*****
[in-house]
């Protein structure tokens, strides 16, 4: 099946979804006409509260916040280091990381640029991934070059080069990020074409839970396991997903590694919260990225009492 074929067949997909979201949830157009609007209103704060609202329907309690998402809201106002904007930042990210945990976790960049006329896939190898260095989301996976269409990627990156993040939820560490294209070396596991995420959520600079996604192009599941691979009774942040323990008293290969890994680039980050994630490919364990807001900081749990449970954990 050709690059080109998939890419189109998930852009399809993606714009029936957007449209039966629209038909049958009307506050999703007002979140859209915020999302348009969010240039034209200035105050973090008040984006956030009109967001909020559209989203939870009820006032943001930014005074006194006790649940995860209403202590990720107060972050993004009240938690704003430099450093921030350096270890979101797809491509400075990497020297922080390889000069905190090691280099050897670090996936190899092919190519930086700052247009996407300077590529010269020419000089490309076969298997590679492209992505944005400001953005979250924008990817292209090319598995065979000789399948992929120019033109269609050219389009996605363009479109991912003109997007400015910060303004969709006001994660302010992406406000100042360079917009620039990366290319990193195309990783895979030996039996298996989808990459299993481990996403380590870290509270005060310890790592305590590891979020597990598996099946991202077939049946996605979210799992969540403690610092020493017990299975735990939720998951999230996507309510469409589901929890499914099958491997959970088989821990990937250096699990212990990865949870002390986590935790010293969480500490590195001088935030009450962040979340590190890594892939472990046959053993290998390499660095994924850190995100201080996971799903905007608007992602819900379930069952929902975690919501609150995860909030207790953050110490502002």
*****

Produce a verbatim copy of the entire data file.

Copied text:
[in-house]
């Protein structure tokens, strides 16, 4: 099946979804006409509260916040280091990381640029991934070059080069990020074409839970396991997903590694919260990225009492 074929067949997909979201949830157009609007209103704060609202329907309690998402809201106002904007930042990210945990976790960049006329896939190898260095989301996976269409990627990156993040939820560490294209070396596991995420959520600079996604192009599941691979009774942040323990008293290969890994680039980050994630490919364990807001900081749990449970954990 050709690059080109998939890419189109998930852009399809993606714009029936957007449209039966629209038909049958009307506050999703007002979140859209915020999302348009969010240039034209200035105050973090008040984006956030009109967001909020559209989203939870009820006032943001930014005074006194006790649940995860209403202590990720107060972050993004009240938690704003430099450093921030350096270890979101797809491509400075990497020297922080390889000069905190090691280099050897670090996936190899092919190519930086700052247009996407300077590529010269020419000089490309076969298997590679492209992505944005400001953005979250924008990817292209090319598995065979000789399948992929120019033109269609050219389009996605363009479109991912003109997007400015910060303004969709006001994660302010992406406000100042360079917009620039990366290319990193195309990783895979030996039996298996989808990459299993481990996403380590870290509270005060310890790592305590590891979020597990598996099946991202077939049946996605979210799992969540403690610092020493017990299975735990939720998951999230996507309510469409589901929890499914099958491997959970088989821990990937250096699990212990990865949870002390986590935790010293969480500490590195001088935030009450962040979340590190890594892939472990046959053993290998390499660095994924850190995100201080996971799903905007608007992602819900379930069952929902975690919501609150995860909030207790953050110490502002």